Breast cancer is the most common cancer in the UK. About 46,000 women get breast cancer in the UK each year. Most of them (8 out of 10) are over 50, but younger women, and in rare cases men, can also get breast cancer.
Anatomy of the breast
A woman's breasts are made up of fat, connective tissue and thousands of tiny glands, known as lobules, which produce milk. If a woman has a baby, the milk is delivered to the nipple through tiny tubes called ducts, which allow her to breastfeed.
Our bodies are made up of billions of tiny cells. Normally, cells grow and multiply in an orderly way. New cells are only made when and where they are needed. In cancer, this orderly process goes wrong and cells begin to grow and multiply uncontrollably.
Breast cancer can have a number of symptoms but usually shows as a lump or thickening in the breast tissue (although most breast lumps are not cancerous). If cancer is detected at an early stage, it can be treated before it spreads to nearby parts of the body.
Types of breast cancer
There are several different types of breast cancer, which can develop in different parts of the breast. Breast cancer is often divided into non-invasive and invasive types.
Non-invasive breast cancer
Non-invasive breast cancer is also known as cancer or carcinoma in situ, or pre-cancerous cells. This cancer is found in the ducts of the breast and has not developed the ability to spread outside the breast. This form of cancer rarely shows as a lump in the breast and is usually found on a mammogram. The most common type of non-invasive cancer is ductal carcinoma in situ (DCIS).
Invasive breast cancer
Invasive cancer has the ability to spread outside the breast, although this does not mean it necessarily has spread. The most common form of breast cancer is invasive ductal breast cancer, which develops in the cells that line the breast ducts. Invasive ductal breast cancer accounts for about 80% of all cases of breast cancer and is sometimes called 'no special type'.
Other types of breast cancer
Other less common types of breast cancer include invasive lobular breast cancer, which develops in the cells that line the milk-producing lobules, inflammatory breast cancer and Paget's disease of the breast. It is possible for breast cancer to spread to other parts of the body, usually through the lymph nodes (small glands that filter bacteria from the body) or the bloodstream. If this happens, it is known as secondary or metastatic breast cancer.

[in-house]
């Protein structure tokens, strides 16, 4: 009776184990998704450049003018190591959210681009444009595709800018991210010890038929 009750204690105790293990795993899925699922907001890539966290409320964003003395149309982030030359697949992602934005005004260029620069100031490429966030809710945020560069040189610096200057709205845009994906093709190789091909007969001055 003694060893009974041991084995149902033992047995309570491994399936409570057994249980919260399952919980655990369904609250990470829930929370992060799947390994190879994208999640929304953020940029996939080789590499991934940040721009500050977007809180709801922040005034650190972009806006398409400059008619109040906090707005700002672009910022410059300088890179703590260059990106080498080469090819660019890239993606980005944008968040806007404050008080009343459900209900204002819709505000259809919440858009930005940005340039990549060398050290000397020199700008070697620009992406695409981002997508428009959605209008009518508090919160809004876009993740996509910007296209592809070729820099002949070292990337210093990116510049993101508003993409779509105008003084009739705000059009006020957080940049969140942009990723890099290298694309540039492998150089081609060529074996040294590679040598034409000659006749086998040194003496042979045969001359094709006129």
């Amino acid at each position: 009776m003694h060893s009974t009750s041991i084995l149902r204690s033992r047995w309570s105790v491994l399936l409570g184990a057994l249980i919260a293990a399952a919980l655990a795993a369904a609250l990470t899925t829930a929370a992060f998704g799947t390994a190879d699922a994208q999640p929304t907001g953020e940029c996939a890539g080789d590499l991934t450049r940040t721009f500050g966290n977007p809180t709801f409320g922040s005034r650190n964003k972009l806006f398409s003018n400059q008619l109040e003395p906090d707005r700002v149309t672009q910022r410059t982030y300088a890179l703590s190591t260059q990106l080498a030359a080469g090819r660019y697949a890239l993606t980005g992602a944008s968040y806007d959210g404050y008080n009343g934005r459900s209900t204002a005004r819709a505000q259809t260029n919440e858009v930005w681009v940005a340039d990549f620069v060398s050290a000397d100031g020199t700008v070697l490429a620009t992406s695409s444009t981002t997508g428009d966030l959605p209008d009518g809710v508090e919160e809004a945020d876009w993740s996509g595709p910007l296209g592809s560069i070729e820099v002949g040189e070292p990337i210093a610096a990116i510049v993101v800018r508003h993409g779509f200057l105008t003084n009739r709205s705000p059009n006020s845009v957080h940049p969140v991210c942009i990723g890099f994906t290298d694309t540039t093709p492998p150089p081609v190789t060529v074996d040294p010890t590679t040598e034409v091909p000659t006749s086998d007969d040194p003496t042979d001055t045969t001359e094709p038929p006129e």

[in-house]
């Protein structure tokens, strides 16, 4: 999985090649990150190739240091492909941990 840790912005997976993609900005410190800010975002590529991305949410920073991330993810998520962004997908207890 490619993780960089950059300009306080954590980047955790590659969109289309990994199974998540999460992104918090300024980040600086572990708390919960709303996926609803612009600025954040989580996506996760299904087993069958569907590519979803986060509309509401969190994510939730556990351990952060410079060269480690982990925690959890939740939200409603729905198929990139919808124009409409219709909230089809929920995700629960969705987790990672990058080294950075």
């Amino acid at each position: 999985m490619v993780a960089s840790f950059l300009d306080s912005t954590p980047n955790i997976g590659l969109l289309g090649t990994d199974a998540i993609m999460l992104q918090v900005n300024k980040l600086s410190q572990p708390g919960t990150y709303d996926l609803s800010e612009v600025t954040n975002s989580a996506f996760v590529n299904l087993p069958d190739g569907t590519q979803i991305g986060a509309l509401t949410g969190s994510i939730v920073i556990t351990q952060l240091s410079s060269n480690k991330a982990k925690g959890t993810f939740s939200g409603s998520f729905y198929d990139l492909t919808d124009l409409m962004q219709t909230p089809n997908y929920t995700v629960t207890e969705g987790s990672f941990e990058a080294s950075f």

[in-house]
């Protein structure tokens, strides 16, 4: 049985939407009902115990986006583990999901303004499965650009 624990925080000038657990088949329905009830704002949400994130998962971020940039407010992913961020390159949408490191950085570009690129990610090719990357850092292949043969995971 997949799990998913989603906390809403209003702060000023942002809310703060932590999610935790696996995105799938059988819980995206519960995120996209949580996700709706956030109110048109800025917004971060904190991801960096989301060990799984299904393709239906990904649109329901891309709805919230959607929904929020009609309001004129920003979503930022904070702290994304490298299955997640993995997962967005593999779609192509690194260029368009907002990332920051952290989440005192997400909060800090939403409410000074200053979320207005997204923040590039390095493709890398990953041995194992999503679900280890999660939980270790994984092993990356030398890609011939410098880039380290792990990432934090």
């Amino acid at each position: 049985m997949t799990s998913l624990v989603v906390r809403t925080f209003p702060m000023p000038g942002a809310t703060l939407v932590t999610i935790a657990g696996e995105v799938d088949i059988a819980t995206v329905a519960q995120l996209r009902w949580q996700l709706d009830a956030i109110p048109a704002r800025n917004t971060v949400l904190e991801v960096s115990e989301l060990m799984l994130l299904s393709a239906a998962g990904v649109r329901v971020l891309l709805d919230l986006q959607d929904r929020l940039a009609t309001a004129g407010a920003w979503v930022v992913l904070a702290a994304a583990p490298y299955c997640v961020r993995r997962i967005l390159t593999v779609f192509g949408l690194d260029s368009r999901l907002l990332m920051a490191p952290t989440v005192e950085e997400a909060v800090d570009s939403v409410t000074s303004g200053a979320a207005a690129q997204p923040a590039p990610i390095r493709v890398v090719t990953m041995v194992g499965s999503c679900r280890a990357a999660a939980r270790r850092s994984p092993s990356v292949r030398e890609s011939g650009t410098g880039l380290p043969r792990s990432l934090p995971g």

The exact cause of breast cancer is not fully understood, but many factors increase the likelihood of developing it, including age and family history of breast cancer.
Women who have a higher-than-average risk of developing breast cancer may be offered screening and genetic testing for the condition. As the risk of breast cancer increases with age, all women aged 50–70 are invited for breast cancer screening every three years. Women over 70 are also entitled to screening and can arrange an appointment through their GP or local screening unit.
Breast cancer can be treated using a combination of surgery, chemotherapy and radiotherapy. Some cases of breast cancer may also be treated using biological or hormone treatments.
One in nine women are affected by breast cancer during their lifetime. There is a good chance of recovery if it is detected in its early stages. For this reason, it is vital that women check their breasts regularly for any changes and always get any changes examined by their GP.
Link to local cancer support services (including breast screening)
Online Personal Education and Risk Assessment (OPERA)
If you are concerned about your risk of developing inherited breast cancer, you can use Macmillan's online interactive assessment tool, which is called OPERA.
The tool is based on the National Institute for Health and Clinical Excellence (NICE) guideline for the classification and care of women at risk of familial breast cancer. It is designed to be used by patients and health professionals to assess a person's risk of developing the condition based on their family history of both breast cancer and ovarian cancer. This is because the genes that are mainly responsible for breast cancer are also linked to ovarian cancer.